Increase monitoring using newly developed protocols for the species. Common Nighthawks are not well captured by standard point counts resulting in fewer observations than required to identify important habitat relationships and define biophysical attributes at a landscape scale. The northern limit of the species' breeding range is uncertain at present and is required to identify all habitat that is necessary for its survival or recovery. Monitoring using newly developed protocols is necessary to validate and improve recent habitat models (i.e., Haché et al. 2014). 2016-2022
Determine the appropriate configuration of landscape-scale biophysical attributes. In order to identify critical habitat at a landscape scale, it is necessary to understand the biophysical attributes required by the species at this scale and to determine how these should be configured to meet the species' needs. 2017-2020
Determine habitat quality across and within management units. Information on abundance, productivity, and other measures of habitat quality may lead to the identification of areas that contribute disproportionately to the survival or recovery of the species. 2018-2022
Determine the scale and intensity at which suitable habitat would likely be destroyed by anthropogenic activities. A better understanding of the relationship between anthropogenic disturbance and habitat quality is needed to ensure sufficient suitable habitat is currently available for Common Nighthawk and to identify at what scale and intensity activities would be likely to destroy critical habitat. 2018-2022
Determine how much suitable habitat is required to meet the population and distribution objectives. It is uncertain whether habitat is limiting in Canada for Common Nighthawk. An assessment of whether there is sufficient habitat in Canada to meet the population and distribution objectives is required. 2022
Develop and validate habitat models to determine where biophysical attributes are present in required quantity, quality, and configuration within each management unit to meet population and distribution objectives. Results from studies listed above will allow models to be built to identify the location, quantity, and quality of habitat that should be identified as critical habitat for Common Nighthawk. 2023

The performance indicators presented below provide a way to define and measure progress toward achieving the population and distribution objectives.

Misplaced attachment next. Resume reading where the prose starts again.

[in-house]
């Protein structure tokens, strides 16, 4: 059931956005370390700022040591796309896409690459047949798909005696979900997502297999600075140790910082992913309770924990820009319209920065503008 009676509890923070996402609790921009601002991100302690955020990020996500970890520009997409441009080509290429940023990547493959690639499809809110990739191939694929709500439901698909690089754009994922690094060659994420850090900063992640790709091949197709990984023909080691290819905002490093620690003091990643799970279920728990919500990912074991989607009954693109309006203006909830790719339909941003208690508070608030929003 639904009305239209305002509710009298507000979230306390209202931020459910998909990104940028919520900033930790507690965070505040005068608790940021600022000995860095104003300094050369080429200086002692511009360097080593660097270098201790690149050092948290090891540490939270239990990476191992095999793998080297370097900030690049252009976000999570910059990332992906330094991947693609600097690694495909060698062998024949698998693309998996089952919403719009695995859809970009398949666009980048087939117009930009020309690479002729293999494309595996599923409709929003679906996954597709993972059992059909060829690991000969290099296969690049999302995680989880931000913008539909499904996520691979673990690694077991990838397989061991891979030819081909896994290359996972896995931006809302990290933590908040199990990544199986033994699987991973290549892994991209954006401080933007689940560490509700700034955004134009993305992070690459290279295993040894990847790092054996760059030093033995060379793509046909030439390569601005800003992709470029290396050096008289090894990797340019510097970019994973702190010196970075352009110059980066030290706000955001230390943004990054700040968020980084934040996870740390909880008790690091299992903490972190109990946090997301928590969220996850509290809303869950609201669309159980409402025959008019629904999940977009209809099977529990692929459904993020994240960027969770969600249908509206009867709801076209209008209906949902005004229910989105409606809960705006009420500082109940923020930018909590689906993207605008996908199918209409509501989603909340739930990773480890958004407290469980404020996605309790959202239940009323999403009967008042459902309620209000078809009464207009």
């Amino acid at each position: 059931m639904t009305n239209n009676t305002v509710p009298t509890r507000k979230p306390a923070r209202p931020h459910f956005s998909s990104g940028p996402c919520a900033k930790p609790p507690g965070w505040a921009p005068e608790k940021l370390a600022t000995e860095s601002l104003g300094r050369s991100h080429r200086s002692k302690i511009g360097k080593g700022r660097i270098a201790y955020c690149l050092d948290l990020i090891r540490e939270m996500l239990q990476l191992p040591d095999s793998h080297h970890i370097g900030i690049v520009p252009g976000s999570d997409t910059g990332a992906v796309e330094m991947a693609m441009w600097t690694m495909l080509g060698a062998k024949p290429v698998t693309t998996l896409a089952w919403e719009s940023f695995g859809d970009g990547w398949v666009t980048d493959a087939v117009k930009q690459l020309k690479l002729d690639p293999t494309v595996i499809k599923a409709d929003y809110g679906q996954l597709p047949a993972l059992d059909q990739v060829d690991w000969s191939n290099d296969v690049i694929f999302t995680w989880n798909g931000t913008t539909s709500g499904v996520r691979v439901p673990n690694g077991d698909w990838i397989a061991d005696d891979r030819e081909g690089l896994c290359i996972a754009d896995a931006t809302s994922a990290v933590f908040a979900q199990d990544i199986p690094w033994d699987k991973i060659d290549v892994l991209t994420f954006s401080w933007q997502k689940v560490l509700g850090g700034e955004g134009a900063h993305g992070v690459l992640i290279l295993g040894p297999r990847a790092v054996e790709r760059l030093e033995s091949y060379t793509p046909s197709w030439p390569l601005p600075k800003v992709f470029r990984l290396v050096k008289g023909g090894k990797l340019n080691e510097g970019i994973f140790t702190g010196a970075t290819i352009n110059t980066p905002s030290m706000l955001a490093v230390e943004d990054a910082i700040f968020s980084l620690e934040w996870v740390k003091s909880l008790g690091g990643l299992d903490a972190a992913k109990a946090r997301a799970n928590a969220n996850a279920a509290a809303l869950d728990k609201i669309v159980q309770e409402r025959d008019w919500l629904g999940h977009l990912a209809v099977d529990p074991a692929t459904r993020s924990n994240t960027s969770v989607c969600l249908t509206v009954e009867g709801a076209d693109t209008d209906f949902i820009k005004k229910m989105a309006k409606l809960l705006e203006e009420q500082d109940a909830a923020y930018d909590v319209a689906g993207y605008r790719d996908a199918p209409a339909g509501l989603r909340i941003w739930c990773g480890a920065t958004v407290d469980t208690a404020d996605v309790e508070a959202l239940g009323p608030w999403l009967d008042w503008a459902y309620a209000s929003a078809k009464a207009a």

One or more action plans for Common Nighthawk will be posted on the Species at Risk Public Registry within the five years following the posting of this recovery strategy.

A strategic environmental assessment (SEA) is conducted on all SARA recovery planning documents, in accordance with the Cabinet Directive on the Environmental Assessment of Policy, Plan and Program Proposals. The purpose of a SEA is to incorporate environmental considerations into the development of public policies, plans, and program proposals to support environmentally sound decision-making and to evaluate whether the outcomes of a recovery planning document could affect any component of the environment or any of the Federal Sustainable Development Strategy's (FSDS) goals and targets.

Recovery planning is intended to benefit species at risk and biodiversity in general. However, it is recognized that strategies may also inadvertently lead to environmental effects beyond the intended benefits. The planning process based on national guidelines directly incorporates consideration of all environmental effects, with a particular focus on possible impacts upon non-target species or habitats. The results of the SEA are incorporated directly into the strategy itself but are also summarized below in this statement.

All species that depend on aerial insects for prey such as bats, swallows, and flycatchers and specifically, bird species at risk including: Chimney Swift, Eastern Whip-poor-will (Antrostomus vociferus), Olive-sided Flycatcher (Contopus cooperi), Acadian Flycatcher (Empidonax virescens) may benefit from the recommended approaches for Common Nighthawk.

Nonetheless, some species, including other species at risk, may prefer different habitat conditions than Common Nighthawk which needs open areas for nesting. Examples of such species include, but are not limited to Canada Warbler, Bicknell's Thrush, and Rusty Blackbird. Recovery actions for the species must be integrated with beneficial management practices for other species, especially where such practices may conflict.

The possibility that the present recovery strategy inadvertently generates negative effects on the environment and on other species was considered. Some gull species may be negatively affected by predator management where they nest on roofs. Such predator management is already underway in many urban and industrial areas in Canada. It was concluded that this strategy will not result in any significant adverse effects.

The following list is not exhaustive, but illustrates some of the research required to understand the threats to the species, its prey, and their habitats.